When is a Marriage Hopeless?


When in the midst of a marital crisis, it is not unusual to question whether the marriage is hopeless. Can this relationship ever be as satisfying as it once was or is it doomed to be a constant source of tension and displeasure? Do you keep trying or do you throw in the towel?
Marital problems or a sign of what is to come? Your relationship hurts and you ask yourself if this pain is what you can expect in the years to come or is it possible to regain the love you once shared? How can you tell? Can you trust your partner's words that promise change, or is this a temporary bandage which will not remain stuck? Are you sure your heart is even available to your partner regardless of how the relationship changes?
These are difficult questions that are common when one begins to question their commitment to their marriage. These are questions that frequently have no definitive answer. They leave you sitting uncomfortably on the fence between ending the marriage and giving it another try.
Assessing your partners commitment. Sometimes it is easy to tell that your partner is not committed to the relationship, but now your partner promises change and is inviting you to join him or her in creating a new, improved relationship.
The problem is that you've been down this path before and it has ended in disappointment and pain. What is to make this time different? The more you expect something to change and it doesn't, the more foolish you feel. Are you really ready to quit; do you need reassurance you have done all you can do to show your commitment to the marriage?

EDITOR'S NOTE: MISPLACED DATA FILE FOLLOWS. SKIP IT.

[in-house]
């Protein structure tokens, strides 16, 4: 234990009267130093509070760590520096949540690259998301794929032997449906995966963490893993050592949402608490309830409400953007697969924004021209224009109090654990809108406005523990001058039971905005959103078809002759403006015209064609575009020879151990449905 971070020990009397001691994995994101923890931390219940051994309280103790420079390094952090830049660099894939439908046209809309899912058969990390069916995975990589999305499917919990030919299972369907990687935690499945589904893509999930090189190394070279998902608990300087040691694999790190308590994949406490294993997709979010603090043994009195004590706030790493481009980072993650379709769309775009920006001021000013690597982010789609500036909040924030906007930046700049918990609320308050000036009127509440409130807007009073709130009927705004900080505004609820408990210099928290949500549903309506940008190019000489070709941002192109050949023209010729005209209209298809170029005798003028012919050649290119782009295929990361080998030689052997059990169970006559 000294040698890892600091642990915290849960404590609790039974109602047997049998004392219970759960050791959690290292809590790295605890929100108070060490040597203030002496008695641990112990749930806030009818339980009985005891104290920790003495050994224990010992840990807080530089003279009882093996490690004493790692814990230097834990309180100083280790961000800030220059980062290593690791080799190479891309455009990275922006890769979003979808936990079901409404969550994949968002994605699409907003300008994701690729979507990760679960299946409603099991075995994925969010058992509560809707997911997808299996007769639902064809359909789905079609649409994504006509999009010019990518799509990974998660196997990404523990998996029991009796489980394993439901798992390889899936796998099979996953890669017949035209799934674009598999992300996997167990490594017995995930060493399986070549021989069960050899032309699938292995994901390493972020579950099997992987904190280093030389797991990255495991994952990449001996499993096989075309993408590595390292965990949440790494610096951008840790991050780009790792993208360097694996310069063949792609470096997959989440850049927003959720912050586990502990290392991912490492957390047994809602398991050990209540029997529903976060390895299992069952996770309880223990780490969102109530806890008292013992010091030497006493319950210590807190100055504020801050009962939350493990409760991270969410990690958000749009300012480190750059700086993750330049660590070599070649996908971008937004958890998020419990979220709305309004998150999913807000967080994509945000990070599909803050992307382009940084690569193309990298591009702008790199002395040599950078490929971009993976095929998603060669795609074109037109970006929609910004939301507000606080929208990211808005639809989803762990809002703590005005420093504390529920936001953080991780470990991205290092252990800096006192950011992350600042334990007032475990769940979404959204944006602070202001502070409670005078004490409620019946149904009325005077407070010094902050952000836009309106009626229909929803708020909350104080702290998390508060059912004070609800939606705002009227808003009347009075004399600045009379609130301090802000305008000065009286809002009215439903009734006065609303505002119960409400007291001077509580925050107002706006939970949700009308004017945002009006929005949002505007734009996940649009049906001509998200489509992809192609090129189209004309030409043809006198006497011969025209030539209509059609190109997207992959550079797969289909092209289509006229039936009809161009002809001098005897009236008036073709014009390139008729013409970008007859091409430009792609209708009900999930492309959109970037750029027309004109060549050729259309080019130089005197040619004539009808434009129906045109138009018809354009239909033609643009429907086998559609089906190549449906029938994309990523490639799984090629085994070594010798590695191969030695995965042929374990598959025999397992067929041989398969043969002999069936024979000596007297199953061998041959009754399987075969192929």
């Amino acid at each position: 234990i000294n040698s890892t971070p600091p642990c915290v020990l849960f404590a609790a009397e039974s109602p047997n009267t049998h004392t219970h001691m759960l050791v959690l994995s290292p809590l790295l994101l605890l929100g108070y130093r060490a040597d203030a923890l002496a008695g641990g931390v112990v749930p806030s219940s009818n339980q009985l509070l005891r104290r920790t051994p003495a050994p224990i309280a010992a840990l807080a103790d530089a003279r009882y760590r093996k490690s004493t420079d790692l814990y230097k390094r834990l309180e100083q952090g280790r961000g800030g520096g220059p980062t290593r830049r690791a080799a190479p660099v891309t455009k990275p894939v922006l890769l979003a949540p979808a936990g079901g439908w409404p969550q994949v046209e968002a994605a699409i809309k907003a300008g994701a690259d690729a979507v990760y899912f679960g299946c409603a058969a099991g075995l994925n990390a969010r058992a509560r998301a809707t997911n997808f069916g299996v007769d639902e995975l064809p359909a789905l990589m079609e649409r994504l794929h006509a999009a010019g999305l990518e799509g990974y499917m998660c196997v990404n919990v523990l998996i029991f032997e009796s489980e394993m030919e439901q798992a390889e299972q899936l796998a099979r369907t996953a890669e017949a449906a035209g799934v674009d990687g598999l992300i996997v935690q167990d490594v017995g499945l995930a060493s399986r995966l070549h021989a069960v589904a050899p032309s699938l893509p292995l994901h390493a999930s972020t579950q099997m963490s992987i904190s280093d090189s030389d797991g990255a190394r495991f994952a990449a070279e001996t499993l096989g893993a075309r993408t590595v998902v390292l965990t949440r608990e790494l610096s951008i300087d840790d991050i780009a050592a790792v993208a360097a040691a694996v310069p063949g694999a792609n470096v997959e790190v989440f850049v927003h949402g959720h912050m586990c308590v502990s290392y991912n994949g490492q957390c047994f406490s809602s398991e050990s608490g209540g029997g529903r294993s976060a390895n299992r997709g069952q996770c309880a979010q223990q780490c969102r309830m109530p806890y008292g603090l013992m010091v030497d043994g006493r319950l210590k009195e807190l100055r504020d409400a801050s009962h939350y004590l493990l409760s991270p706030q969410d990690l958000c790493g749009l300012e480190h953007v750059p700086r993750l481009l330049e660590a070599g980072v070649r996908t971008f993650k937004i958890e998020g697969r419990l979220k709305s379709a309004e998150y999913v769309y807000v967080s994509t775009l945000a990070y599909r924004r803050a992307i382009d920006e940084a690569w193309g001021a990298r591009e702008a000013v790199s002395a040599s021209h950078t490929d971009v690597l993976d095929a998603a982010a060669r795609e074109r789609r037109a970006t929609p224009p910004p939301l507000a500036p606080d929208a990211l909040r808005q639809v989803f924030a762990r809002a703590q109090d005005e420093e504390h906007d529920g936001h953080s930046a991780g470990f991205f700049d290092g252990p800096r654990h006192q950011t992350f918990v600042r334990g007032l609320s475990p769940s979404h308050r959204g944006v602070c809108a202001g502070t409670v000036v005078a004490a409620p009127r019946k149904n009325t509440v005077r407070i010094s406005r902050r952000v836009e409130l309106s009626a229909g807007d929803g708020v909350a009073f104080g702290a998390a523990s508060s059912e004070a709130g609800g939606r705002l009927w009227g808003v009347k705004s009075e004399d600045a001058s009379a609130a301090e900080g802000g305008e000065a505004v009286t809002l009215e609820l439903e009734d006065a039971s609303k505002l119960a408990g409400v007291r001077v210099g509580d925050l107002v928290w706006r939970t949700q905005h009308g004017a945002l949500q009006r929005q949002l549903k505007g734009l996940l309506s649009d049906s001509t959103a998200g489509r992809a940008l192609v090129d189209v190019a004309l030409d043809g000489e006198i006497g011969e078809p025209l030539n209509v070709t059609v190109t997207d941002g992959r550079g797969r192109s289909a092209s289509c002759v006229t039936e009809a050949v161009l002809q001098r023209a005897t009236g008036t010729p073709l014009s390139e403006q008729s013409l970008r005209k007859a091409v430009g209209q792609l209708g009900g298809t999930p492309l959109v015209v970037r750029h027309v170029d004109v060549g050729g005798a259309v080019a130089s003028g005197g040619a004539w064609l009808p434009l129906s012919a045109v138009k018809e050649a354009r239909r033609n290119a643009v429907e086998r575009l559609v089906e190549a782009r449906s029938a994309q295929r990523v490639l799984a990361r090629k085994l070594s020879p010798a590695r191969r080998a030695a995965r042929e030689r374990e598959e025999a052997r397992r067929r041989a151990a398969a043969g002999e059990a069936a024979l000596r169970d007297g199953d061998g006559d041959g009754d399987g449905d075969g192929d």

Weighing the risk of commitment to the marriage. If you started a new relationship today, there would be a risk of being disappointed and hurt. If you give your heart to someone new, there is the risk that this is misplaced with someone who will fail to guard your heart and will leave it in pain. But neither of these risks are as high as giving your marriage another try. The failure of your marriage creates far more pain than the failure of a new relationship because you have so much more invested in this relationship. The losses would be so much more devastating.
Is it worth the risk to keep trying? Can you meet your partner halfway to contribute to an improved relationship? Do you need a guarantee that your effort will pay off - a guarantee that is not possible? Can you survive another disappointment knowing that you can once again consider a divorce with further evidence that the relationship is a source of pain?
Weighing the risk of ending the marriage. If you purchased a car today, this decision would weigh heavily on your mind, but the decision would fade as years passed on. A decision to divorce continues to be important throughout your life. The consequences of that car purchase are only there for a few years, but the consequences of divorce linger throughout your life.
Fear of committing to the marriage is real but so is the fear of the unknown that divorce brings. It is like peering down a path that is only dimly lit. What dangers lurk down this path? Can you tell yourself that you have the resources to deal with whatever is down that path? Even if you know that you have what it takes to move toward divorce, you cannot be sure how others will react. Are you prepared to deal with friends and family's reaction to your decision? All in or all out? It would be nice to be able to tiptoe into this decision, minimizing the risk of pain while further assessing what you want. Unfortunately, you are faced with two paths that are mutually exclusive. Your marriage cannot succeed without your full commitment and divorce must be entered with a commitment to building a new life. Each step takes courage to accept what lays ahead.

For further inquiries:

Check out Lee Horton, Ph.D., Psychologist, at https://relationshipcrisis.com

Phone: (901) 818- 5450

Email: lhorton1@gmail.com